2022 Was A Year Of Decreased Valuations, Celebrity Brands, And Beverage. Here’s What It Takes For CPG To Win In 2023

Food & Drink

2022 was nothing short of mixed feelings for consumer products. Debates over whether direct-to-consumer is still relevant linger, coinciding with a slew of brands rushing to retail and proactively decreasing their valuations to attract institutional dollars amid skyrocketed customer acquisition cost and inflationary pressure. Meanwhile, more influencer-turned entrepreneurs are entering CPG with beverage maintaining the most well funded sector, whereas categories such as meat substitutes experienced a significant shakeup.

So what does this all mean to the consumer space, and what a successful CPG needs to take in the new year? Read the exclusive analysis below from FABID, a food and beverage specific database that tracks investors, brands, and their involved financing events:

Capital Market Turns To Growth-Stage Opportunities

Mirroring the stock market trend, the overall VC funding in CPG peaked during Q1 2022 reaching $1 billion, and has subsequently declined for the rest of the year after the Fed approved the first of seven consecutive rate increases in March.

Annual equity investment declined by 12% from $2.6 billion in 2021 to $2.3 billion, with total deal counts dropping by nearly 100. However, median VC investment has grown year-over-year, suggesting funds increasingly participate in larger, later stage rounds for a safer bet. Prominent investment firms — Siddhi Capital and PowerPlant Partners — have both turned their focus from early-stage to growth-stage opportunities.

To fight for limited dollars in the capital market, consumer brands, including most-funded ones, have lowered their valuations significantly, with some cutting their multiples by half compared to 2021:

Canned water brand Liquid Death backed by Live Nation Ventures and Velvet Sea Ventures; as well as SC Holdings-backed plant supplement company, Athletic Greens, topped the list of most-funded brands, raising $148 million and $115 million, respectively, followed by cereal maker Magic Spoon and meat snacks company Chomps, which closed $85 million and $80 million in funding, respectively.

Liquid Death, however, closed its latest financing round at 14x its stated 2021 sales and 4.8x its projected 2022 sales. Refrigerated chocolate darling Mid-Day Squares, whose cofounder Jake Karls was named to the Forbes 30 Under 30 list this year, raised $10 million in series C back in April at 4.4x its 2021 sales and 2.1x its 2022 estimated revenue, while prebiotic soda leader Olipop closed a $30 million series B in February at 5.7x 2021 sales and 2.8x what it targeted for 2022.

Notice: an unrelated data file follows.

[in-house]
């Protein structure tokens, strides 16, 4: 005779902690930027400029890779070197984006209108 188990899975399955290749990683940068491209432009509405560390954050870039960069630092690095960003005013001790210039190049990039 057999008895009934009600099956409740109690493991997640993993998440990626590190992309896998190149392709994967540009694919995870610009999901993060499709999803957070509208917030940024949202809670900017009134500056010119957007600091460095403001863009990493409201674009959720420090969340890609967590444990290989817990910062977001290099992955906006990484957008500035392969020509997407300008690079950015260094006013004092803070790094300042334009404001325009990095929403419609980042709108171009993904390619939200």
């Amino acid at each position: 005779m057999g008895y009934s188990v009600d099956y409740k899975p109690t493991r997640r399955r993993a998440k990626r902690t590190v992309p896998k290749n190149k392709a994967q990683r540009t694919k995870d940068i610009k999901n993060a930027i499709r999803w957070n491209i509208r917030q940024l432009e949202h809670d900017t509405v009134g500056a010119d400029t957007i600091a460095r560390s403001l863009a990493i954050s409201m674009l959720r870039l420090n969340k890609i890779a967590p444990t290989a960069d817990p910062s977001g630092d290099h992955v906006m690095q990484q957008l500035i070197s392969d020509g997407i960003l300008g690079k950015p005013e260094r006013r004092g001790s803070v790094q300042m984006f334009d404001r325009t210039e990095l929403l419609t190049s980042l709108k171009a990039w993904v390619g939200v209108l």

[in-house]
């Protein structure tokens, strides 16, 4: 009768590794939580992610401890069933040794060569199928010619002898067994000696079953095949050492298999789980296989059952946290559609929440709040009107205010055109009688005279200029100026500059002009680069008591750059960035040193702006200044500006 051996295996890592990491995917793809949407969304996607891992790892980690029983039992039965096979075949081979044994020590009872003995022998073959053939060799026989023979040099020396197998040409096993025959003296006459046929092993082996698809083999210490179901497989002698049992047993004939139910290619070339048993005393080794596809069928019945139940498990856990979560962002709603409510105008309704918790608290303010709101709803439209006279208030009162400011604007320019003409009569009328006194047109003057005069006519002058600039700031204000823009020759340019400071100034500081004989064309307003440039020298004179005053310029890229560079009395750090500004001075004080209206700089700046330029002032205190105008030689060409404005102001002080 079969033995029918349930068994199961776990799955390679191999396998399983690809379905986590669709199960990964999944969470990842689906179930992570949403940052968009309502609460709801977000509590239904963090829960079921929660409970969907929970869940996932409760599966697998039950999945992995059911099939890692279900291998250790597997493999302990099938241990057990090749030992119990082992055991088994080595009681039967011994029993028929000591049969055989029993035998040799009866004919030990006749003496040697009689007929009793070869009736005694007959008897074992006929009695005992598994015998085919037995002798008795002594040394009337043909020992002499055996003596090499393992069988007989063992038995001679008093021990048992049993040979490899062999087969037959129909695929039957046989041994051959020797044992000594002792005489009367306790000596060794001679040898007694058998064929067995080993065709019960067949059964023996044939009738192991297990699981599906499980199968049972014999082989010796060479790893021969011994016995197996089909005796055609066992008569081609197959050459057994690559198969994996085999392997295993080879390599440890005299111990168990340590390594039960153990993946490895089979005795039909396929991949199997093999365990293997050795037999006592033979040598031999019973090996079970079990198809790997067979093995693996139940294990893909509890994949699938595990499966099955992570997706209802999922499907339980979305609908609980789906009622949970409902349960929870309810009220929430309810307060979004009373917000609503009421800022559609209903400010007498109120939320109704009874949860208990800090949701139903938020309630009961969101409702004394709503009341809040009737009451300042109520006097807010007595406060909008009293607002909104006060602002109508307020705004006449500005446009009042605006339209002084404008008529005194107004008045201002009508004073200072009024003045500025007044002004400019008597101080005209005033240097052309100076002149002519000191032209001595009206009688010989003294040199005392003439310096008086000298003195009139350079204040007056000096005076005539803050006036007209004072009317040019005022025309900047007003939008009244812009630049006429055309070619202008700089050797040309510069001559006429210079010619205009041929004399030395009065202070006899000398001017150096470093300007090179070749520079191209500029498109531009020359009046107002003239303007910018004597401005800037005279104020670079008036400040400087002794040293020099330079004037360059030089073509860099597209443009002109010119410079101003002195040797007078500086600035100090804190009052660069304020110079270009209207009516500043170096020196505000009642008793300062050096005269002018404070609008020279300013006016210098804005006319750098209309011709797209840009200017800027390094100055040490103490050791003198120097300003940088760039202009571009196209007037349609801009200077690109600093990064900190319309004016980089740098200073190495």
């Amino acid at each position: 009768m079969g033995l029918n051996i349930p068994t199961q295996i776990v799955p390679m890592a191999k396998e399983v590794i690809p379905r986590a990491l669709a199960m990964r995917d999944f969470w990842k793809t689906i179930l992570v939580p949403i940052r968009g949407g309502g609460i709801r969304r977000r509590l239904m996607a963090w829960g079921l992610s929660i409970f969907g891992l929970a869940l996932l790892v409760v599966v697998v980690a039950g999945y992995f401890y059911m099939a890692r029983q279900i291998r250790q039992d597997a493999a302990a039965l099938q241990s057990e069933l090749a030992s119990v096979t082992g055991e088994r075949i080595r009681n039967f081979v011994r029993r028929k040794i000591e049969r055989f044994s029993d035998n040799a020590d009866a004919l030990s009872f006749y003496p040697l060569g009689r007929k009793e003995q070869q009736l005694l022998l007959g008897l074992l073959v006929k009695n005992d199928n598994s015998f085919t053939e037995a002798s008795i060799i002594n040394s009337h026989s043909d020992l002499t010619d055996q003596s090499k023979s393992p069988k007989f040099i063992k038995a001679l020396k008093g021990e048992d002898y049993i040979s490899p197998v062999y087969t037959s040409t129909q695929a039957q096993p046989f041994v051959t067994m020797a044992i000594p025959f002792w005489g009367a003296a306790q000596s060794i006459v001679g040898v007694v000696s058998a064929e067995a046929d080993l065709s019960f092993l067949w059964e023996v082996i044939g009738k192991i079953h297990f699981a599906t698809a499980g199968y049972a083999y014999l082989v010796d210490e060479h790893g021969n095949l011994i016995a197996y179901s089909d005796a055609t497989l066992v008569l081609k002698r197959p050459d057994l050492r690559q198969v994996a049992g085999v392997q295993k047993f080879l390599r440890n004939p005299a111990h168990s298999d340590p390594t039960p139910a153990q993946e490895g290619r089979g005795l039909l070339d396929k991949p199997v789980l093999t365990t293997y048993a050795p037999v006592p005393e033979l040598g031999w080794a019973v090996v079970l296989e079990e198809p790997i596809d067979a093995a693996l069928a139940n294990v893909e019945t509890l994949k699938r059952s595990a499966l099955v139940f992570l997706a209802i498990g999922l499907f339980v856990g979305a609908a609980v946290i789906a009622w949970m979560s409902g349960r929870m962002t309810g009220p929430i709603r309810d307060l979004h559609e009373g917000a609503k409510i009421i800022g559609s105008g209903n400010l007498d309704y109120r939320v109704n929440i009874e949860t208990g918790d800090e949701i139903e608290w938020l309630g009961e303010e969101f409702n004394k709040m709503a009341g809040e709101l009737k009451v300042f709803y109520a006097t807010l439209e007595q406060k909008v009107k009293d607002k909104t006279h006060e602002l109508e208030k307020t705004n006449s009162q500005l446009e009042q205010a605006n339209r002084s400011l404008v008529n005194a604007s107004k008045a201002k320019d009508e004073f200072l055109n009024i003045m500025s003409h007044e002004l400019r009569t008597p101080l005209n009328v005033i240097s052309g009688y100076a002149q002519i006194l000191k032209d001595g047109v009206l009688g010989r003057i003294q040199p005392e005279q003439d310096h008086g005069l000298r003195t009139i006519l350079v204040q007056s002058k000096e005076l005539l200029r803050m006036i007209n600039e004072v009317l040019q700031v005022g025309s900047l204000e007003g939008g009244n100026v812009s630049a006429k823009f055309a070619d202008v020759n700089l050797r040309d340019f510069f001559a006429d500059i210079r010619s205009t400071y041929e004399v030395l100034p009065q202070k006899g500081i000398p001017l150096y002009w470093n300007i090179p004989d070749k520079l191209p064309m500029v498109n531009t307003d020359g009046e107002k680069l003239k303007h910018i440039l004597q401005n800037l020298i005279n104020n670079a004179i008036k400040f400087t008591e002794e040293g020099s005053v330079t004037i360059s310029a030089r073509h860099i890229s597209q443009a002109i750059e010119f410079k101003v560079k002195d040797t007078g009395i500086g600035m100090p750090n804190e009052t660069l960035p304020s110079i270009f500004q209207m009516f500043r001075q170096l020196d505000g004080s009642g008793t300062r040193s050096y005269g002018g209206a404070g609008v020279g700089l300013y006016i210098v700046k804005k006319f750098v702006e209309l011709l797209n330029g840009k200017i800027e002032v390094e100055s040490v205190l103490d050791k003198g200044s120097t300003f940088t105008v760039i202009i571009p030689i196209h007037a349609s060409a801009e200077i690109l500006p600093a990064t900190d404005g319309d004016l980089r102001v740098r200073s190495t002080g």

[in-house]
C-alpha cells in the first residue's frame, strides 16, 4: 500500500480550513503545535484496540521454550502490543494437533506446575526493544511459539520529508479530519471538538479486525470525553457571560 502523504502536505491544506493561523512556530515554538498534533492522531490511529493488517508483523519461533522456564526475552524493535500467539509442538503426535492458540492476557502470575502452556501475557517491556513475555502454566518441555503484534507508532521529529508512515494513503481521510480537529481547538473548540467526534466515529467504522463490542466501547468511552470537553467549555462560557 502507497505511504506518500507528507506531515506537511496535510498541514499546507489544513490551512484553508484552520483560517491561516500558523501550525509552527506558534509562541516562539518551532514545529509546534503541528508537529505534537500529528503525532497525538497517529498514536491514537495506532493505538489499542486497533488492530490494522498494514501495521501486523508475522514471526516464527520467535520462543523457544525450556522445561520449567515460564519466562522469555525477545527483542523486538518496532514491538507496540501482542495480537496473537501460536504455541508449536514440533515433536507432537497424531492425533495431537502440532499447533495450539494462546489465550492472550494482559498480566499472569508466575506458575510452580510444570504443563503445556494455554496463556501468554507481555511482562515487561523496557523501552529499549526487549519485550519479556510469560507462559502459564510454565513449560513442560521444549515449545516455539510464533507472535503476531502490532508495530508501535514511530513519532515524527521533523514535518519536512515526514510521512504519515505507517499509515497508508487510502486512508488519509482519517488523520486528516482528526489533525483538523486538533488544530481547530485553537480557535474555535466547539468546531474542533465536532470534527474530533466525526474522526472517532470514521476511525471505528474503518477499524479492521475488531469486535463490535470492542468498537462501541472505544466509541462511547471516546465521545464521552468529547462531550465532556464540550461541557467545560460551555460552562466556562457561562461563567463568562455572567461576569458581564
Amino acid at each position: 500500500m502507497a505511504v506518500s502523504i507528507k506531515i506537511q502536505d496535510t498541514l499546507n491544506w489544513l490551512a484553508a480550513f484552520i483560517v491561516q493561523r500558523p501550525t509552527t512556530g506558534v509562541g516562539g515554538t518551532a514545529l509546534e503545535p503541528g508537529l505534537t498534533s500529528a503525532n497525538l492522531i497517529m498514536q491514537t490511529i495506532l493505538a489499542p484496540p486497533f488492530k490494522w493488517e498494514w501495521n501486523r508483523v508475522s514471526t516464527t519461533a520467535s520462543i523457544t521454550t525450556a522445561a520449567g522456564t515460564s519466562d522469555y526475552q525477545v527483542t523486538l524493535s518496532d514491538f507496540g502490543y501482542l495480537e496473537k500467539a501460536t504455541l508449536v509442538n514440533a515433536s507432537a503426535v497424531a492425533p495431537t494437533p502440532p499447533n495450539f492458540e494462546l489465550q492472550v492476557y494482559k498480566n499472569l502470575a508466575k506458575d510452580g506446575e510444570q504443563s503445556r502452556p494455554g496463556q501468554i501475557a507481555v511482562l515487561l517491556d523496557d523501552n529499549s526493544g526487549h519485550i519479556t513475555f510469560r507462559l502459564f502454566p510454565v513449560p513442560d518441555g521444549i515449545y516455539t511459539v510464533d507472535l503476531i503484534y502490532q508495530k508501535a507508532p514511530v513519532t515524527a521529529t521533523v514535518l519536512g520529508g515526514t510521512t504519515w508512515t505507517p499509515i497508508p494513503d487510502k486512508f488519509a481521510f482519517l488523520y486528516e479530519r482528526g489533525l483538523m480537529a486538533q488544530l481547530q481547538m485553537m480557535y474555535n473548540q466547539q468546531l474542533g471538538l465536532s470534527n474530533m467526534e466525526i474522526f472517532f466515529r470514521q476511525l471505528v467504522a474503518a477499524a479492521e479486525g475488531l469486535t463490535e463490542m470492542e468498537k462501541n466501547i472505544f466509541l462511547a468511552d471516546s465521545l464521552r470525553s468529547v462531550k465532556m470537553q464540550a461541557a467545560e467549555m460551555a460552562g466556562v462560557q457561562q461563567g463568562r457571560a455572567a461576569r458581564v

Coupled with Lemond Perfect’s $31million series A raise and boxed cocktails brand BeatBox’s $16 million series C funding, beverages maintained its position as the most-funded CPG segment in 2022, accounting for a whopping 47% share of the total funding, followed by snacks and sweets at 13% and supplements, 8%.

‘One-Enemy Brands’ Amid Growing Influencer Economy

2022 was indisputably a year for celebrity and influencer-backed brands. Even as market went down, having a committed fanbase can still balance off spiked customer acquisition cost.

FABID data showed celebrity brands from Kendall Jenner-backed 818 Tequila to Logan Paul and KSI’s Prime Hydration amassed nearly $160 million in total funding. Other noticeable brands contributing to the category include Feastables created by YouTube sensation MrBeast; Katy Perry’s non-alcoholic apéritifs De Soi; sustainable hazelnut spread TBH co-founded by ‘Stranger Things’ actor Noah Schnapp; and influencer Emma Chamberlain’s Chamberlain Coffee.

Other celebrities chose to compete head-to-head with long-standing staples in mass categories with better-for-you claims to appeal to the consumer. Goodles, co-launched by Wonder Woman’s Gal Gadot, aims directly at Kraft Heinz’s Mac & Cheese with better nutrition, while Chubby Snacks and Olyra emerged to directly compete against Smucker’s Uncrustables and Mondelēz’s belVita breakfast biscuits.

“While it may be dangerous to ‘poke the bear,’ it also helps establish a potential exit path,” Ryan Williams, founder of FABID, wrote in their annual report, stressing how these newer brands can thrive just by taking a small percentage of market share from those behemoths.

Operational Excellence & True Market Fit

FABID predicts opportunities remain going forward for CPG that successfully operate across the value chain, controlling both their manufacturing and distribution.

After all, having production in-house allows companies to test ideas, adapt, create interesting content, and ultimately have more control of their margins, Williams noted, adding how these companies should also establish a co-packing fallback if their own brands struggle.

Among the top most-funded brands in 2022 that self manufacture are Athletic Brewing, Good Culture, and Mush, which together raised about $162 million. AF Ventures-backed Eastern Standard Provisions and Clio Snacks also received $13.5 million from Oreo marker Mondelēz and $18 million in additional funding, respectively, in 2022.

“Our long-term optimism about the future of the industry remains unshaken,” Williams wrote. “The return to fundamentals will create sustainable innovation and enduring businesses. Brands with operational excellence and true product-market fit will endure.”

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